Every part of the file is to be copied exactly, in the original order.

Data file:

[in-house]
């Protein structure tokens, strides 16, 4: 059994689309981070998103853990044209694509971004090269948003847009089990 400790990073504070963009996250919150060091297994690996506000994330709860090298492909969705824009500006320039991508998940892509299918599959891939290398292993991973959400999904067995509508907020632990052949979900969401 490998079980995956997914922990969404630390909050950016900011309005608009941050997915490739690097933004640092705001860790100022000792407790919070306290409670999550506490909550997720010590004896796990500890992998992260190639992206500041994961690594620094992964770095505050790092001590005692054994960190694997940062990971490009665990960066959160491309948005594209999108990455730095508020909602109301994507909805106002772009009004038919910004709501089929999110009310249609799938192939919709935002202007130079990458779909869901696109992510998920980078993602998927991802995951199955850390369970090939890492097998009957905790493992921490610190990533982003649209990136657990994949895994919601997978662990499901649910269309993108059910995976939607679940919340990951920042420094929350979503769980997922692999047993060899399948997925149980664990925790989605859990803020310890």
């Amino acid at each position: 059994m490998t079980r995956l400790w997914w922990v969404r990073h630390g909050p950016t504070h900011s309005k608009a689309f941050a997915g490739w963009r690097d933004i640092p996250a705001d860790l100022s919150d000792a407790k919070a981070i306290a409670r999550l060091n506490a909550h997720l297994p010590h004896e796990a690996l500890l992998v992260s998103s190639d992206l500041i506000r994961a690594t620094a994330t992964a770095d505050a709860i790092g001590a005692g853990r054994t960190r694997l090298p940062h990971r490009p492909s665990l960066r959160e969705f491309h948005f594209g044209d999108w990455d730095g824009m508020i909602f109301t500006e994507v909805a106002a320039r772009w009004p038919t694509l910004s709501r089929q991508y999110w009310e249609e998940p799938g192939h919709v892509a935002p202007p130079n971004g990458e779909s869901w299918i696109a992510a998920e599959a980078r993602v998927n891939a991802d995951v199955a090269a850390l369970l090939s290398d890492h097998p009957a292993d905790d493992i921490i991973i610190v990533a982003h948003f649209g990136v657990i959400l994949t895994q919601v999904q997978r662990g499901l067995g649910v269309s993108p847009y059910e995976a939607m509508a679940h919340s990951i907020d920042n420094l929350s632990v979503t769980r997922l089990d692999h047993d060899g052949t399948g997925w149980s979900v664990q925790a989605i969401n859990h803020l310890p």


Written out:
[in-house]
């Protein structure tokens, strides 16, 4: 059994689309981070998103853990044209694509971004090269948003847009089990 400790990073504070963009996250919150060091297994690996506000994330709860090298492909969705824009500006320039991508998940892509299918599959891939290398292993991973959400999904067995509508907020632990052949979900969401 490998079980995956997914922990969404630390909050950016900011309005608009941050997915490739690097933004640092705001860790100022000792407790919070306290409670999550506490909550997720010590004896796990500890992998992260190639992206500041994961690594620094992964770095505050790092001590005692054994960190694997940062990971490009665990960066959160491309948005594209999108990455730095508020909602109301994507909805106002772009009004038919910004709501089929999110009310249609799938192939919709935002202007130079990458779909869901696109992510998920980078993602998927991802995951199955850390369970090939890492097998009957905790493992921490610190990533982003649209990136657990994949895994919601997978662990499901649910269309993108059910995976939607679940919340990951920042420094929350979503769980997922692999047993060899399948997925149980664990925790989605859990803020310890």
């Amino acid at each position: 059994m490998t079980r995956l400790w997914w922990v969404r990073h630390g909050p950016t504070h900011s309005k608009a689309f941050a997915g490739w963009r690097d933004i640092p996250a705001d860790l100022s919150d000792a407790k919070a981070i306290a409670r999550l060091n506490a909550h997720l297994p010590h004896e796990a690996l500890l992998v992260s998103s190639d992206l500041i506000r994961a690594t620094a994330t992964a770095d505050a709860i790092g001590a005692g853990r054994t960190r694997l090298p940062h990971r490009p492909s665990l960066r959160e969705f491309h948005f594209g044209d999108w990455d730095g824009m508020i909602f109301t500006e994507v909805a106002a320039r772009w009004p038919t694509l910004s709501r089929q991508y999110w009310e249609e998940p799938g192939h919709v892509a935002p202007p130079n971004g990458e779909s869901w299918i696109a992510a998920e599959a980078r993602v998927n891939a991802d995951v199955a090269a850390l369970l090939s290398d890492h097998p009957a292993d905790d493992i921490i991973i610190v990533a982003h948003f649209g990136v657990i959400l994949t895994q919601v999904q997978r662990g499901l067995g649910v269309s993108p847009y059910e995976a939607m509508a679940h919340s990951i907020d920042n420094l929350s632990v979503t769980r997922l089990d692999h047993d060899g052949t399948g997925w149980s979900v664990q925790a989605i969401n859990h803020l310890p």